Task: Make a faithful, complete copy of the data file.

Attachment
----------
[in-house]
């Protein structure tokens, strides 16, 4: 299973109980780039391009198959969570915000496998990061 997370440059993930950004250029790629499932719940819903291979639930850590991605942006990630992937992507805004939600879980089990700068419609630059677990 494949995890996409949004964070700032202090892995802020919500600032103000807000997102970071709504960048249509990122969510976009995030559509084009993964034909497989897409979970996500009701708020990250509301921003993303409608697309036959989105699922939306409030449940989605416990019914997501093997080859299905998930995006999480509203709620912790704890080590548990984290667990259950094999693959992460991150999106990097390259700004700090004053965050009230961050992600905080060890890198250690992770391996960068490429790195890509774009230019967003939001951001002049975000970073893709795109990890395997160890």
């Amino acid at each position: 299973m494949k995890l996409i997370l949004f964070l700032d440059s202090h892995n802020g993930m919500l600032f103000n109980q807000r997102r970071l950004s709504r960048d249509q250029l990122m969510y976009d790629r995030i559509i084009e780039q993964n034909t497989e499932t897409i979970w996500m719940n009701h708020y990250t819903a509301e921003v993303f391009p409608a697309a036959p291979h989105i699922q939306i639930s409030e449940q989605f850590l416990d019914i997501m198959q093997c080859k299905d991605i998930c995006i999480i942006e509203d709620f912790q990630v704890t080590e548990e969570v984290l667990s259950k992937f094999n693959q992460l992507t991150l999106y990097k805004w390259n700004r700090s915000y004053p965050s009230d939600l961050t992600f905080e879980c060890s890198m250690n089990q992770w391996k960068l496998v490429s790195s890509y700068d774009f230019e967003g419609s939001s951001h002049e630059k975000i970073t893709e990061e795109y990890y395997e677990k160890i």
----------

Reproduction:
[in-house]
């Protein structure tokens, strides 16, 4: 299973109980780039391009198959969570915000496998990061 997370440059993930950004250029790629499932719940819903291979639930850590991605942006990630992937992507805004939600879980089990700068419609630059677990 494949995890996409949004964070700032202090892995802020919500600032103000807000997102970071709504960048249509990122969510976009995030559509084009993964034909497989897409979970996500009701708020990250509301921003993303409608697309036959989105699922939306409030449940989605416990019914997501093997080859299905998930995006999480509203709620912790704890080590548990984290667990259950094999693959992460991150999106990097390259700004700090004053965050009230961050992600905080060890890198250690992770391996960068490429790195890509774009230019967003939001951001002049975000970073893709795109990890395997160890």
């Amino acid at each position: 299973m494949k995890l996409i997370l949004f964070l700032d440059s202090h892995n802020g993930m919500l600032f103000n109980q807000r997102r970071l950004s709504r960048d249509q250029l990122m969510y976009d790629r995030i559509i084009e780039q993964n034909t497989e499932t897409i979970w996500m719940n009701h708020y990250t819903a509301e921003v993303f391009p409608a697309a036959p291979h989105i699922q939306i639930s409030e449940q989605f850590l416990d019914i997501m198959q093997c080859k299905d991605i998930c995006i999480i942006e509203d709620f912790q990630v704890t080590e548990e969570v984290l667990s259950k992937f094999n693959q992460l992507t991150l999106y990097k805004w390259n700004r700090s915000y004053p965050s009230d939600l961050t992600f905080e879980c060890s890198m250690n089990q992770w391996k960068l496998v490429s790195s890509y700068d774009f230019e967003g419609s939001s951001h002049e630059k975000i970073t893709e990061e795109y990890y395997e677990k160890i």